In some cases, the president of the country has attempted to meddle and directly intervene in such matters, in ways that are sometimes patently unlawful.
Wha? Unlawful? LOL When did this happen?
If you're comparing this to the NFL stuff you are comparing apples and doorknobs. The NFL players were doing their stuff on the field, not on social media on their own time, HUGE difference.
I don't see the distinction you're raising about "on the job" vs. "social media" as being significant. A lot of the NFL protesters did so on the field with the blessing of their team's owners.
I was referring to 18 U.S. Code § 227 which criminalizes actions of elected federal officials who seek to influence the hiring and firing decisions of private entities. And I'm aware that many pundits, including the liberal WaPo, have scoffed at this idea because the intent of this law requires the interference to be solely based on "partisan political affiliation" which is Congress's polite term for "party membership."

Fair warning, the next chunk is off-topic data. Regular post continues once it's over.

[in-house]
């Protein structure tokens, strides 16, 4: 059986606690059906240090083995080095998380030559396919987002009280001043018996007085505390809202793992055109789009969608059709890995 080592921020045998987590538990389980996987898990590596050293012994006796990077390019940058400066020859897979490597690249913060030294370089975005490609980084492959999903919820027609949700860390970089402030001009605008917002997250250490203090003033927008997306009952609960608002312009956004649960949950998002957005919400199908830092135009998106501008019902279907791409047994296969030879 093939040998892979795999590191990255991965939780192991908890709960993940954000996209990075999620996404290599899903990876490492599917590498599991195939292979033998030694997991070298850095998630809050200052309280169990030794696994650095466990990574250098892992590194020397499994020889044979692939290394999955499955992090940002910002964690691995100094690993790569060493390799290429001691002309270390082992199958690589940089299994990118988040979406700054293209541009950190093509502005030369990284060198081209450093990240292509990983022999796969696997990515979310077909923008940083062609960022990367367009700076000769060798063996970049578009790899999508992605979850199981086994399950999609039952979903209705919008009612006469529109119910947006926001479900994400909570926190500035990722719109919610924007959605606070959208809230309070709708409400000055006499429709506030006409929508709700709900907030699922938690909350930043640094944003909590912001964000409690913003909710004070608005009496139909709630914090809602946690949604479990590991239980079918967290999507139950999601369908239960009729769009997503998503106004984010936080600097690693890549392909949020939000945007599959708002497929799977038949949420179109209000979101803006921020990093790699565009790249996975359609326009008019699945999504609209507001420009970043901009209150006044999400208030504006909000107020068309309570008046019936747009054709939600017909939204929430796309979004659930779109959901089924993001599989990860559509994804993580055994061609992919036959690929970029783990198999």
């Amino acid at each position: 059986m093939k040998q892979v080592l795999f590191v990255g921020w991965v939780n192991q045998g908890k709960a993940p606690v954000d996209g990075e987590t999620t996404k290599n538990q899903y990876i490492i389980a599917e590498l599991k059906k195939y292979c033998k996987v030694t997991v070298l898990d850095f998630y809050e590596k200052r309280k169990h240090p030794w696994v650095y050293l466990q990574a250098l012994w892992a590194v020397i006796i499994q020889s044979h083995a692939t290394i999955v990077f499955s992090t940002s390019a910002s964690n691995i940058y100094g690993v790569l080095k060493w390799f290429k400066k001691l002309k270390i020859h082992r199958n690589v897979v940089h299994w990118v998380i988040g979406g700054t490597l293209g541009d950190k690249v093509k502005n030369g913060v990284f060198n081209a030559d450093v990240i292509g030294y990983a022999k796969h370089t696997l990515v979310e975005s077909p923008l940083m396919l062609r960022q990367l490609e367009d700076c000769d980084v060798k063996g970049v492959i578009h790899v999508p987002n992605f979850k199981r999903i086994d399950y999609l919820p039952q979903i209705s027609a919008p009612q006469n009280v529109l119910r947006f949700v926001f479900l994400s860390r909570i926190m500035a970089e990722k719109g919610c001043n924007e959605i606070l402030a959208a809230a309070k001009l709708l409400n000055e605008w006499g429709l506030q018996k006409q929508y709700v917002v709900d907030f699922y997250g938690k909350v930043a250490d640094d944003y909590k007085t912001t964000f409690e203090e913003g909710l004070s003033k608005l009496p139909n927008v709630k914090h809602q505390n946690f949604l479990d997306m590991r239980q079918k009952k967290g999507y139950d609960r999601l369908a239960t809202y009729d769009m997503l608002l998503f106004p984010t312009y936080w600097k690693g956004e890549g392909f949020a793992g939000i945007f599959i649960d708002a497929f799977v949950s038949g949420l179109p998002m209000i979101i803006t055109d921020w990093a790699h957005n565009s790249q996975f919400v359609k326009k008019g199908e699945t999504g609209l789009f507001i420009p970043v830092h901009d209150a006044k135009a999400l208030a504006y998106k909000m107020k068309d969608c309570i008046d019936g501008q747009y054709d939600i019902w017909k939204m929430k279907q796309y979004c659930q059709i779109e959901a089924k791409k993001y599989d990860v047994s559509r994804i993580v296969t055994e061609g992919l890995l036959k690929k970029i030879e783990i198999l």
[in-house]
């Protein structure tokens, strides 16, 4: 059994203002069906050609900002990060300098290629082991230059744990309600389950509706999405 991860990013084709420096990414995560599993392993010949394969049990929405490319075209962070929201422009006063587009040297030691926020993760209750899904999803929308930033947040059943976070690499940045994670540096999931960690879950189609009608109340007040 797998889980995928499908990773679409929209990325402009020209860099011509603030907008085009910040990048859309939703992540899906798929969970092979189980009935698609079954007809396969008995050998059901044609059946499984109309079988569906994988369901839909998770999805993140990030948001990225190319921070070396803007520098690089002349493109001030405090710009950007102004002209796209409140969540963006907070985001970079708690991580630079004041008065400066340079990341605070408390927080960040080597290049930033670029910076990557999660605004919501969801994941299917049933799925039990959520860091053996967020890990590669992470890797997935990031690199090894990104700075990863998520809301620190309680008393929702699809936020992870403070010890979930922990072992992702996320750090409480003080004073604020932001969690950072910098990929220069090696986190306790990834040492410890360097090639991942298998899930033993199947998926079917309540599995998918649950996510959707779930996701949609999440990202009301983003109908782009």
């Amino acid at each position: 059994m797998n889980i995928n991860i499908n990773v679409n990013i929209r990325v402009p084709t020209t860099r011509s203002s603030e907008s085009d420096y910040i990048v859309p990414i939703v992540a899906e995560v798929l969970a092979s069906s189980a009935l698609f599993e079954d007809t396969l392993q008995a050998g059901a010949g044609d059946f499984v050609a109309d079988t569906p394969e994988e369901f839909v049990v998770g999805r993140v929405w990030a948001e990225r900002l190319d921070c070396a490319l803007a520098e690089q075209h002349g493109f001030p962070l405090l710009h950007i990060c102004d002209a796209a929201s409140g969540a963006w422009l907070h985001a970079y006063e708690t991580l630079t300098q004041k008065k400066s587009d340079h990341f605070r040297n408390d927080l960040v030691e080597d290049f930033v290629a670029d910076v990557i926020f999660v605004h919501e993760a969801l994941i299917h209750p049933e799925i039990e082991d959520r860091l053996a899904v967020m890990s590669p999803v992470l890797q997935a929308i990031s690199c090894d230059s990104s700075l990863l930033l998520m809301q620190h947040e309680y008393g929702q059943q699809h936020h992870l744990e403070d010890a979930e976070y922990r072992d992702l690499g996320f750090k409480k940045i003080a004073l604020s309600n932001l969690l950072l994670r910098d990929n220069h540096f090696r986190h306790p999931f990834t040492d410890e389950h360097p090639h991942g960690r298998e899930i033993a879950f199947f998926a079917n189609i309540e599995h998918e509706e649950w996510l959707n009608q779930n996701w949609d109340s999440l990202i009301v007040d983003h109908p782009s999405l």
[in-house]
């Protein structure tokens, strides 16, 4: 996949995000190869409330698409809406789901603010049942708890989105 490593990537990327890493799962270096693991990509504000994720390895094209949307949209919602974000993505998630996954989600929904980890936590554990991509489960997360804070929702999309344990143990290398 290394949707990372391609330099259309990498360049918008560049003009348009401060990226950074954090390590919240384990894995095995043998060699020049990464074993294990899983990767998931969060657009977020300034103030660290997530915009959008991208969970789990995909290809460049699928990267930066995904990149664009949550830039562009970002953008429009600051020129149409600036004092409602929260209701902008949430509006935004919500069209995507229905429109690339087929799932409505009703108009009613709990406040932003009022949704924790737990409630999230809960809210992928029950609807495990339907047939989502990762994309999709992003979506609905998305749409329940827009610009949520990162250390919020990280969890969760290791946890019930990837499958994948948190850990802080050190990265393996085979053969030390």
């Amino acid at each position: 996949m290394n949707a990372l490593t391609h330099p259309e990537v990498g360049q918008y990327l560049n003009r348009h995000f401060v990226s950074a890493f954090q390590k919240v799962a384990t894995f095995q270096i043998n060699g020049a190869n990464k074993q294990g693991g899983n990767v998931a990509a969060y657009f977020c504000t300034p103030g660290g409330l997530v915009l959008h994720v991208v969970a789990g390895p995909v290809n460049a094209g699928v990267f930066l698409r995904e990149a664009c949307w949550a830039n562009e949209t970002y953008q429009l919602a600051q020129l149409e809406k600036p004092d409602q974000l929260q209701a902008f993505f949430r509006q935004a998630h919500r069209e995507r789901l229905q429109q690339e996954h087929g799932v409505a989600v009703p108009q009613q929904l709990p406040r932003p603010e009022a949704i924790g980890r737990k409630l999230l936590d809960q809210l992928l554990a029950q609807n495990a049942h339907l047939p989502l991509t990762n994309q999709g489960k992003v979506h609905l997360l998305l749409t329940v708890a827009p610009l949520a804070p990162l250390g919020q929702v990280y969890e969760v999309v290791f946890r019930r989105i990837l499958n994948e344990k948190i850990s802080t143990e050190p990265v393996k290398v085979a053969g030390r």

However, since it's Saturday night I'll put on my Internet Lawyer uniform and you can do the same if you like, but I'm only gonna make one run at this and not come back to it because I don't want to derail the thread into US politics.
The term "partisan political affiliation" does enjoy a lot of customary use, but I'm unaware it's ever been given a legal definition by statute and only a cloudy one (at best) in case law, simply because parties are extra-constitutional creatures and nobody wants to talk about them in court if they can help it.
Consequently, since the president (1) called Kaemp a son of a bitch in public speeches, (2) tweeted that he and others should be fired, and (3) specifically took personal credit for the fact that Kaemp ended up jobless and unemployable, I'll bet a bunch of money there are attorneys out there who'd be quite happy to sue in the Ninth District where Kaemp and his former team happen to live. And they might get somewhere with it, the Ninth being a huge blister on Trump's ass every chance it gets.
There is additionally the issue that the president swore a constitutional oath to "faithfully" exercise the duties of his office, and while this is more a matter for Congressional oversight than it is for lawsuits, I'm also not aware that the exact legal or constitutional definition of "faithfully" has been authoritatively sorted out.
That's my shot, pal. Knock your socks off.